Trapped Movie Review

Trapped Movie Review

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Reviewer: Anupama Chopra

Rating: 3.5/5 Stars

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Trapped is a tight-wire act, which would collapse without the masterful Rajkummar Rao. When we first meet him, Shaurya is so timid that the slightest sound frightens him. He’s a vegetarian whose dream food is pav bhaji. Shaurya’s confinement forces him to become heroic and savage and Rajkummar makes this transformation entirely convincing. Shaurya’s vulnerability, desperation and desolation fill the frame.

Thankfully Trapped is releasing without an interval. The duration is a crisp 103 minutes and yet, there are stretches when the scenario feels repetitive and you lose patience. But stay with Shaurya because his story has a haunting quality. He and you will take time to recover.

Reviewer: The Times Of India

Rating: 3.5/5 Stars

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Trapped’ centres on one man’s fight for survival. He is not on a deserted island (‘Cast Away’) or an isolated canyon (‘127 Hours’) or an ocean (‘Life of Pi’) but in a Mumbai apartment, right in the middle of a crowded street. Vikramaditya Motwane’s brilliance lies in turning this unsuspecting setup into a hellish playground.

Reviewer: Indian Express

Rating: 2.5/5 Stars

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Rao shares the film’s other really fine passage with a furry creature he starts out being terrified of: his being able to walk past his terror, and share his feelings out loud, tells us just how communication can make even the blackest hours better. You wish there were more of these moments. Given Motwane’s skills at creating emotions, and Rao’s ability to channel them, Trapped doesn’t take us as far over the edge it could, or should have.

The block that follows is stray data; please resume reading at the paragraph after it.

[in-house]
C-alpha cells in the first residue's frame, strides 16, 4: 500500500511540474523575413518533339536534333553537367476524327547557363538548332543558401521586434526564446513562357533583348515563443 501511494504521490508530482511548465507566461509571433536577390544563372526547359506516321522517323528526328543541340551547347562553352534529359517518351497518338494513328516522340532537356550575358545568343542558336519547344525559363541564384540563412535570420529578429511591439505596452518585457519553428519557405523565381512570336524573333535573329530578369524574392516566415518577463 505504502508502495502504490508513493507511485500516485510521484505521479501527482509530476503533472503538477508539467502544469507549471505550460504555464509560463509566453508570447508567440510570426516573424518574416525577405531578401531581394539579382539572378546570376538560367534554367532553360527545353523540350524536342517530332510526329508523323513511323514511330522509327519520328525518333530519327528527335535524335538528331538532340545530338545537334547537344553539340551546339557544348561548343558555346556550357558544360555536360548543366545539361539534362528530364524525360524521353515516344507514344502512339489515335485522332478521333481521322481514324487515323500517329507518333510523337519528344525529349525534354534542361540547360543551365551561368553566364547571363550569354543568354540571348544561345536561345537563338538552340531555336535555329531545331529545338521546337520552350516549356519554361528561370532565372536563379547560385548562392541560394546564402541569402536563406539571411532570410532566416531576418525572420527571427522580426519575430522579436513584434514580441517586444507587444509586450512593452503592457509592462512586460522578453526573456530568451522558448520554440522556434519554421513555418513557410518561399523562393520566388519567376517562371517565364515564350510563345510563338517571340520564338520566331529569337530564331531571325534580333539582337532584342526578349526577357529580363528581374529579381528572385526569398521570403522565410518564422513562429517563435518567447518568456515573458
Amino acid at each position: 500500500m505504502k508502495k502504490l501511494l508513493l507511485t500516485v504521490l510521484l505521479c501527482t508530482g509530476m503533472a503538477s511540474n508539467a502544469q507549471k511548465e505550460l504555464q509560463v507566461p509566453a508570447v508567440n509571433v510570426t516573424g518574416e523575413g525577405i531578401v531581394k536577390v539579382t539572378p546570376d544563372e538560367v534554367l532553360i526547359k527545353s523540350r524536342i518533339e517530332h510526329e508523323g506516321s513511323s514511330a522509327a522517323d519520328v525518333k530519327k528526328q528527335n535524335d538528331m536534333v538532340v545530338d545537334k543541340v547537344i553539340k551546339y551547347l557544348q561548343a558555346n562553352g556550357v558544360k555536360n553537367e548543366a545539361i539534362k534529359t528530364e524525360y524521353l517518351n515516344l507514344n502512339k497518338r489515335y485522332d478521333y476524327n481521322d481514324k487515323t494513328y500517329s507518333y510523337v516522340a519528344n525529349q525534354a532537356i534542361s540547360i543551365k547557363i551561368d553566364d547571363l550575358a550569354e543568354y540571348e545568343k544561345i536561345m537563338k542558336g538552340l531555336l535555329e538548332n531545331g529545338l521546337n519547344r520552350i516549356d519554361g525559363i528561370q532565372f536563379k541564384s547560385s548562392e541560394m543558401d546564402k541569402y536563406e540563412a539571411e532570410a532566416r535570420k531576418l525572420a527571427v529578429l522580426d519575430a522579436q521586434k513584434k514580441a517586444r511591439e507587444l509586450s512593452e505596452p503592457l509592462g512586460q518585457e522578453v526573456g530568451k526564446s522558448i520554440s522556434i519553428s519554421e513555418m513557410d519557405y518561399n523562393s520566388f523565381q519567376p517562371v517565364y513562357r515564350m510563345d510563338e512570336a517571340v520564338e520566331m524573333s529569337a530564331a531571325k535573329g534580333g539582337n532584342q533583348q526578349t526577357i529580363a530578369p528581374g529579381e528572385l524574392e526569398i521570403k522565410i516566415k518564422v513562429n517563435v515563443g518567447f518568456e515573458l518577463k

Reviewer: Hindustan Times

Rating: 3.5/5 Stars

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Motwane and Rao form a lethal team that keep us hooked for 102 minutes, quite easily. Trapped is unique because it’s unlike any other one-room drama. It remains a personal story, more like a leaf out of Shaurya’s life than a cinematic celebration of a survivor.

Trapped is a defining film for Motwane who has become braver in using small spaces and silence. It’s the beginning of a style that we must see in his next films.

No interval release is going to make you understand Trapped better.

Reviewer: Rediff Movies

Rating: 4/5 Stars

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Rajkummar Rao, as the man at the receiving end of this unending ordeal, has everything to do with it.

Quite early in the story, he establishes Shaurya as plain but resourceful. Though he has only a few lines to utter and props (broken bits of a fast wrecking flat) to wield, in addition to a believable musophobia, I was alternately moved and mortified by the depth of Rao’s agony.

He internalises the frustration and willpower to craft someone heroic yet practical, shattered by the prevailing insanity yet simple enough to not hold grudge.

Every man is a master of his destiny. It may not always bring him love but a new lease of life? One can always try.

Trapped says it’s a good thing. Even in big, bad Mumba


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